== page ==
Imagine an estate situation that's common enough: An elderly California husband, father and stepfather, suffering with dementia, did not have a Will or Estate Plan in place. Because he required too much care to continue to live at home, the elder's wife moved him into a Sausalito assisted living facility. Family members regularly visited the elder. The elder's wife would generally avoid visiting her husband if his children by his first marriage were on the assisted living premises. Classic strains between the stepmother and the stepchildren were palpable. The stepmother had no children of her own, and she was just ten years older than her husband's oldest child.
A few of the elder's children, knowing their share of their father's estate likely to be limited because of the stepmother, came up with a "beneficiary enhancement" plan. Why not use California's new revocable transfer upon death deed ("TOD") to have their father make a transfer of his interest in the couple's San Francisco home to the children of his first marriage? Upon hearing of the plan, the oldest son used SNL's Tommy Flanagan's line, "Yeah! That's the ticket." Not to be outdone in enthusiasm, the youngest son exclaimed, "Party On!" So let's talk about a few problems that may accompany that ticket.
To start with, let's state the obvious. California's new transfer on death deed statute is just that - new. It has not yet been tested, and it, like many new laws, may raise more questions than it answers. Whatever questions or answers the statute raises, it is repealed effective January 21, 2021 unless a new statute extends that date. The next five years will test whether the law's impact will be "no harm, no foul," or "what were we thinking?" We will see. For now the statute does lay out a set of rules that may be followed. The essential rules:
- A California "Revocable Transfer on Death Deed" allows Californians to sign a deed transferring real property to another individual upon their death. The deed is revocable until the transferor's death.
- Property eligible for the TOD deed includes (1) real property improved with not less than one nor more than four residential dwelling units, (2) a condominium unit, and (3) a single tract of agricultural land consisting of forty acres or less that is improved with a single family house.
- The deed must be "substantially" in the form provided by Probate Code Section 5642. It must be signed and notarized. The transferor must identify the beneficiaries by name.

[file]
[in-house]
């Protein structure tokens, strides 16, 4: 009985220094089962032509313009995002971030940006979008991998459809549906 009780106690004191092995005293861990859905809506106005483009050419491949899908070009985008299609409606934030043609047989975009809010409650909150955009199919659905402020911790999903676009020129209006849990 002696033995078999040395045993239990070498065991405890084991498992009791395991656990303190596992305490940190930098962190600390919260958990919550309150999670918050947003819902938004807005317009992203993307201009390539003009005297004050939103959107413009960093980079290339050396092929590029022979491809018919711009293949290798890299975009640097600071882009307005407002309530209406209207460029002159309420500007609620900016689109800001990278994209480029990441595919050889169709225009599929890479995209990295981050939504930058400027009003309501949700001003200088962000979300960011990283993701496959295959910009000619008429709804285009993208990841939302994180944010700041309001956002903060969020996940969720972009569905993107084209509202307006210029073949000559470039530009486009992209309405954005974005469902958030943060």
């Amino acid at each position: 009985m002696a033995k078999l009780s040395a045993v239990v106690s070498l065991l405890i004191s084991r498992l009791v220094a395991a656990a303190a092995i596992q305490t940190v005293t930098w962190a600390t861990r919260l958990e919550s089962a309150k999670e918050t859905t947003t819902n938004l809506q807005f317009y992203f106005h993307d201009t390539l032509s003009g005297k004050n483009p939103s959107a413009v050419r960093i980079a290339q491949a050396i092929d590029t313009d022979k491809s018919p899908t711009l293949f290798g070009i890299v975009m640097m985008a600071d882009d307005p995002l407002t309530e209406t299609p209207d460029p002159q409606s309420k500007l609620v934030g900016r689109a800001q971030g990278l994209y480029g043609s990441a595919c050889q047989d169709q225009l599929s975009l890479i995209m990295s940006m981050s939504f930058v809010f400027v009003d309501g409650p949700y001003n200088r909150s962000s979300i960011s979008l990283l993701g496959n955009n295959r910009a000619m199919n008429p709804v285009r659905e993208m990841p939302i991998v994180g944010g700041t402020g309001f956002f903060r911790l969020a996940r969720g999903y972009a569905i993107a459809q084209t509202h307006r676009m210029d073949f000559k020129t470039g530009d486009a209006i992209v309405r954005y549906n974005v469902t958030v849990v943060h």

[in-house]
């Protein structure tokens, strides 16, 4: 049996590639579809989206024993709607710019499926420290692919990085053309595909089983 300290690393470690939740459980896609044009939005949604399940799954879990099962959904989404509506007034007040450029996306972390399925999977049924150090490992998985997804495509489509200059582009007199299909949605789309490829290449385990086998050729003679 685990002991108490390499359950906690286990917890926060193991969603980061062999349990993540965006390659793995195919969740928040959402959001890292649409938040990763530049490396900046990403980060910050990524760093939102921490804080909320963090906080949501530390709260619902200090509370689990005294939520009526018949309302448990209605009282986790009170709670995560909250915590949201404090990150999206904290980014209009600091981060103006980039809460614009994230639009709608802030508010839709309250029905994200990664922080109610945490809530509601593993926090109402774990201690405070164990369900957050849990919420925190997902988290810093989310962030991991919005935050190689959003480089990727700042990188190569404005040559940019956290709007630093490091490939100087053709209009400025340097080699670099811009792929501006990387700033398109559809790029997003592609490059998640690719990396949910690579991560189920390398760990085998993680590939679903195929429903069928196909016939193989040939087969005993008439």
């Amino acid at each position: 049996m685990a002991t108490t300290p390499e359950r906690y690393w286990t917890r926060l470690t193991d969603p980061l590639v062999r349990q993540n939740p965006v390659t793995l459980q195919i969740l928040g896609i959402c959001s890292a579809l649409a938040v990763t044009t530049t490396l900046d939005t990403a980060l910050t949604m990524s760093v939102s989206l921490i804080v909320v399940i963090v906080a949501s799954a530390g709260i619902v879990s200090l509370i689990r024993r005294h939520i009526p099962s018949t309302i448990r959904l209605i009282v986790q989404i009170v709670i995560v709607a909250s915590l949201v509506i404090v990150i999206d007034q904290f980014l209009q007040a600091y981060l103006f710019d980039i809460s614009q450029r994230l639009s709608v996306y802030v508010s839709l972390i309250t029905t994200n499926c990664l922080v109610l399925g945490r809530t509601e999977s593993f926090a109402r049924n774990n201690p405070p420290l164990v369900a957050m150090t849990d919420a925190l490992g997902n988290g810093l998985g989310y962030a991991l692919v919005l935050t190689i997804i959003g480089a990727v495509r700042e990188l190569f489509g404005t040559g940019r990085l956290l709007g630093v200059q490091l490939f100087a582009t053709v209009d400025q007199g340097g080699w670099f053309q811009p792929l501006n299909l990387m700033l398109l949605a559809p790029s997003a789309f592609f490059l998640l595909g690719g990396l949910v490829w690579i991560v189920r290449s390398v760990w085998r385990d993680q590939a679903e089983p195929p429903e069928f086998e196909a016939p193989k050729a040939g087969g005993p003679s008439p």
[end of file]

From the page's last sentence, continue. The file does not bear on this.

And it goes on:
- Upon the death of the transferor the TOD deed transfers all of the transferor's interest in the real property to the beneficiary. Where there are multiple beneficiaries, the beneficiaries take the property as tenants in common, in equal shares. A beneficiary cannot take if he or she does not survive the transferor.
There are a number of other provisions and formalities associated with the statute that can be readily accessed online. For a beneficiary, a TOD deed might well be a House of Cards. Here are the factors from a probate litigation attorney's perspective:
- The transferor may execute a TOD deed if he has capacity to contract. This issue of capacity is somewhat murky as it is a higher standard than testamentary capacity (capacity to make a Will).
- A spouse who does not join in or consent to a TOD deed executed by the other spouse does not lose any rights in the property. A surviving spouse can set aside a transfer of community property under a TOD deed if she never joined in or consented to the TOD deed.
- Real property subject to a TOD deed remains subject to the claims of the transferor's creditors. The beneficiary of a TOD deed is personally liable to the transferor's estate and the transferor's creditors.
- The personal representative of the transferor's estate may demand "restitution" from a TOD deed beneficiary. This demand may occur as late as three years after the decedent's death.
In the San Francisco house case referenced above, the children, as beneficiaries of their father's TOD deed, might find themselves in Court answering questions as to their father's capacity; their undue influence on their father; his dementia vulnerability; the secrecy surrounding the TOD deed; the lack of the spouse's consent; and a clawback of their beneficial interest back into the estate to pay creditors (possibly even the estate administration expenses owed to the stepmother and the estate's attorney's fees).
The analysis above presents a cautionary tale. In the field of estate, trust and probate litigation, we see real cases family and business conflict - cases that dwarf this cautionary tale in complexity and size. The one thing to remember with TOD deeds: one size does not fit all.